Those who decided to leave were given an hour’s head start, then hunted down like animals by Kusic’s men with dogs. When caught they were crucified on trees. ‘That,’ added the British source, `is how Kusic does business. It was a bloody nightmare for every-one including the British soldiers who came across him.’

Rajko Kusic remains wanted for war crimes following investigation of his activities in Rogatica. At the end of 2004 reports said that he had turned up in the war in Chechnya, sent there by the Russian secret services at the head of a group of Serbs. His current whereabouts are unknown to The Velvet Rocket staff.

And then there were the rape camps that the Serbs operated throughout Bosnia as part of their ethnic cleansing campaign… The largest rape camp was at the Partizan Sports Complex in the town of Foca, where thousands of Bosnian women were systematically brutalized.

I could go on and on…

Don’t think that it was just Serbs that were unpleasant though. Many in Bosnia-Herzegovina fell prey to the ruthless desire of the majority ethnic group in one region to evict minority groups. That was the policy of the Serbs in many parts of Bosnia; but the same policy was clearly being pursued by Muslims in areas like Gorazde and by Croats in areas such as Mostar.

During the initial stages of the Balkans conflict, the perceived indifference of the West, led the leader of the Bosnian Muslims, Alija Izetbegovic to appeal to Muslim states for assistance. Iran and Saudi Arabia responded happily and helped circumvent an embargo that was preventing Bosnia from legally arming itself. Funds from Iran were channeled through the Iranian embassies in Sarajevo and Vienna, and according to several sources, arms deals were arranged there. The airfield at Visoko, northwest of Sarajevo, served as a secret landing place for arms shipments from Iran, bringing light arms, anti-aircraft ammunition and antitank missiles to Muslim fighters in the growing civil war.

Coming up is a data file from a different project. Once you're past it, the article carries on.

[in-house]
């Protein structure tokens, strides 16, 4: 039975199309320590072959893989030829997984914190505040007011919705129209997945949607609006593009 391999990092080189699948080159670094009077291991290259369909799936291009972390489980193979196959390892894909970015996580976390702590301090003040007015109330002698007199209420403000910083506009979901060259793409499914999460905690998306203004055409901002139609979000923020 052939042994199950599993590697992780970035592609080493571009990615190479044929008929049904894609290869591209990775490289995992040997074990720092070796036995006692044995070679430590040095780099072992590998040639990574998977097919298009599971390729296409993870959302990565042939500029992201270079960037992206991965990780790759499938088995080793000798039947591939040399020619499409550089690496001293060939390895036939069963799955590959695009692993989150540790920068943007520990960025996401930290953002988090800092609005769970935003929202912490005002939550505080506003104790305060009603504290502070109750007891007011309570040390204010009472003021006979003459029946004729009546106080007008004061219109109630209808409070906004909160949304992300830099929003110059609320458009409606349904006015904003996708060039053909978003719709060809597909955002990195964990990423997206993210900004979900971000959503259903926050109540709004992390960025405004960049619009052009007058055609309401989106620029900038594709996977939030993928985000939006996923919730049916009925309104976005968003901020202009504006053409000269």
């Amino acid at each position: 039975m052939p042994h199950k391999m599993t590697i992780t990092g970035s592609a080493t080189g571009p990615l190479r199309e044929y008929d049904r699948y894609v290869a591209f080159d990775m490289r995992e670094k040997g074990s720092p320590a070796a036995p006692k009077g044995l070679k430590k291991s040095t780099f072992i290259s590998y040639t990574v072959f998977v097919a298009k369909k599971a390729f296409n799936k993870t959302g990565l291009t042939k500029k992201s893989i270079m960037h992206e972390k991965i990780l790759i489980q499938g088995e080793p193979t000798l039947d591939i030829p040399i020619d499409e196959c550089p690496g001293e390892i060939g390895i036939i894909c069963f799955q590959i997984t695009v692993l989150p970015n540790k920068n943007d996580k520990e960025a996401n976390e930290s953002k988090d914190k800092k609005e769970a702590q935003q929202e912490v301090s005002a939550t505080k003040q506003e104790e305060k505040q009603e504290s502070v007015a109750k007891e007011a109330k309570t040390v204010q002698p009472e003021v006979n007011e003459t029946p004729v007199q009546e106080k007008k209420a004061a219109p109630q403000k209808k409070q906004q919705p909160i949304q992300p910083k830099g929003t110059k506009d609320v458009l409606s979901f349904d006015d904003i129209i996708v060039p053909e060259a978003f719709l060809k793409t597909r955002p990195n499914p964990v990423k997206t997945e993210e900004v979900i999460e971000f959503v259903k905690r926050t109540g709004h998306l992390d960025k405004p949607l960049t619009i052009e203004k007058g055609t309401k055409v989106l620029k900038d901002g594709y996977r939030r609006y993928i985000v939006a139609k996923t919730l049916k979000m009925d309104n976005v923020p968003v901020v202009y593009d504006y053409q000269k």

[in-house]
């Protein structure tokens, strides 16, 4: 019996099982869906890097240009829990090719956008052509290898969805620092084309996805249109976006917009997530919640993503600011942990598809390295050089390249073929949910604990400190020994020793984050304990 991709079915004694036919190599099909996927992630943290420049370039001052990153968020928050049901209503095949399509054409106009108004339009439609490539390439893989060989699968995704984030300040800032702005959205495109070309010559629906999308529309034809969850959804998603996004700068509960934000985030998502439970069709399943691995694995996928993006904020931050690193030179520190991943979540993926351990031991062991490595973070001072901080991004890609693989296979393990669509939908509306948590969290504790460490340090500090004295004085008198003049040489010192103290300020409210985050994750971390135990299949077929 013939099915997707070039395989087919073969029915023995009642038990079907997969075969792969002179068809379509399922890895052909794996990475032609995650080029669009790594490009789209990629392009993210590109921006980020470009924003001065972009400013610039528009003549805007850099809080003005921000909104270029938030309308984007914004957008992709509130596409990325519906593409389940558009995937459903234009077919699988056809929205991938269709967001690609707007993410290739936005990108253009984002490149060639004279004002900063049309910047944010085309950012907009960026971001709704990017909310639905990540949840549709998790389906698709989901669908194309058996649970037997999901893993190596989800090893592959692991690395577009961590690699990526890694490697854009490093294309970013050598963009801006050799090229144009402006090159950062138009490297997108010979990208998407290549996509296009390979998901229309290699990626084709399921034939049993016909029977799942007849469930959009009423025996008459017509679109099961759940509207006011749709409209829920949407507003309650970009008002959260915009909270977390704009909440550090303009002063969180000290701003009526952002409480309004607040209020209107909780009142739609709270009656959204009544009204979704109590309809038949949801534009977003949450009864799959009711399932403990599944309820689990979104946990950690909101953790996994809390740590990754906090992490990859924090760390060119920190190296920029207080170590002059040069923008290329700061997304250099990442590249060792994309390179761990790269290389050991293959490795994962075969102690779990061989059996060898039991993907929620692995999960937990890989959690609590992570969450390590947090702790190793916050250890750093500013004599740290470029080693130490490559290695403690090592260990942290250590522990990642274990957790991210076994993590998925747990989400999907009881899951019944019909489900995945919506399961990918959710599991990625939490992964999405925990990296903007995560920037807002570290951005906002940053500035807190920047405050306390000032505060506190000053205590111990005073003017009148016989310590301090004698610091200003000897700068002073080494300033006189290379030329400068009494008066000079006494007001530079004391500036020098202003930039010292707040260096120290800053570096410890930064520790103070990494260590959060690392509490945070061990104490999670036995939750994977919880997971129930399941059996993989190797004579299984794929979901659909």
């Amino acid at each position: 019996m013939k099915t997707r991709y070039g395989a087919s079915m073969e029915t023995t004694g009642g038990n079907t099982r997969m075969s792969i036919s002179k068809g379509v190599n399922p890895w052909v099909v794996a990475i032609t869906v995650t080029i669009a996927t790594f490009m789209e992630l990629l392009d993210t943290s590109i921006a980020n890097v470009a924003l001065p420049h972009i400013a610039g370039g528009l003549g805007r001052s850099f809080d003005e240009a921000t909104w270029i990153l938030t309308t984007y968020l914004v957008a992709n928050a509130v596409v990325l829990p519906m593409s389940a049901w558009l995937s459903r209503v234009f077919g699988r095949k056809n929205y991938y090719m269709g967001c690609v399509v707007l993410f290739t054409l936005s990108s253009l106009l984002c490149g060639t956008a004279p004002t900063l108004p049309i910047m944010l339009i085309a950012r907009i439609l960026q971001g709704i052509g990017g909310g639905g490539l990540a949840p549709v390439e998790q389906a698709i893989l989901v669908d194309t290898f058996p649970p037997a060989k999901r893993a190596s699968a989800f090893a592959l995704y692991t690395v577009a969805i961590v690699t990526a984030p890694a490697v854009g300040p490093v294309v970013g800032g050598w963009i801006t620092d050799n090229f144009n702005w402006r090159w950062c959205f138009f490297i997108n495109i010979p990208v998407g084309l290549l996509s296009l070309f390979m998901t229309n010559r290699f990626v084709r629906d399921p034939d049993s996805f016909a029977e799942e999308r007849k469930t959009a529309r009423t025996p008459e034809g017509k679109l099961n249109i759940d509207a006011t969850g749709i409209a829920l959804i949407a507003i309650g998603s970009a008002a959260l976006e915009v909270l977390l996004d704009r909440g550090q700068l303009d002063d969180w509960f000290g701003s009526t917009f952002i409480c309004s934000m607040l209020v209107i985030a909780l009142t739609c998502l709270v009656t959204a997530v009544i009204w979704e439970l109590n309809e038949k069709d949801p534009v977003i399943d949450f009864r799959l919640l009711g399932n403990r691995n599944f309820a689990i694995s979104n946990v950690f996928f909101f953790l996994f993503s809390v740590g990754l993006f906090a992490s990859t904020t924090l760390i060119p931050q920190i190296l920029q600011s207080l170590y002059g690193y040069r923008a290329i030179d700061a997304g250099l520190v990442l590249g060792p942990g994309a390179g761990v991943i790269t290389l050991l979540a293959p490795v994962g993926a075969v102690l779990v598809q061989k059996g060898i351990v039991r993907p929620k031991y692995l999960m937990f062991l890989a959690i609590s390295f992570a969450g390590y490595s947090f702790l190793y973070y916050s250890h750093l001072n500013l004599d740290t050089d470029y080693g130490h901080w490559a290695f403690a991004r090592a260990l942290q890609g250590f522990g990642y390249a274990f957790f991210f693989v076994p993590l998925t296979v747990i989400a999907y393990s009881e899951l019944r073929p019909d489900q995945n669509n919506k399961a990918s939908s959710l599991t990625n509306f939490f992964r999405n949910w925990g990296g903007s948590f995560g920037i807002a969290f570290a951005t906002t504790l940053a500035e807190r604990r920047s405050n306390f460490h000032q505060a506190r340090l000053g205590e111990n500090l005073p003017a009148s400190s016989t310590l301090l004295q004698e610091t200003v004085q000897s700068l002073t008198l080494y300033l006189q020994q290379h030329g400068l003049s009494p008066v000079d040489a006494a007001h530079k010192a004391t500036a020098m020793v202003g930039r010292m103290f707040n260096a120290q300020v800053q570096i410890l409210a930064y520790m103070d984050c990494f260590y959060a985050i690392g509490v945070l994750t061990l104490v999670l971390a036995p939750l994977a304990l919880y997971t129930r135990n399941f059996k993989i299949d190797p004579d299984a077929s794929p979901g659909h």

According to British intelligence reports, some two hundred advisers from the Iranian Republican Guard were in Bosnia during that period, and from 1,000 to 3,000 volunteers – including some from Hezbollah – came to help the Muslims. At first they fought as disorganized militias; but soon a special unit was established for the volunteers: the al-Mujahid Brigade, part of the 7th Division of the Bosnian army’s Third Corps.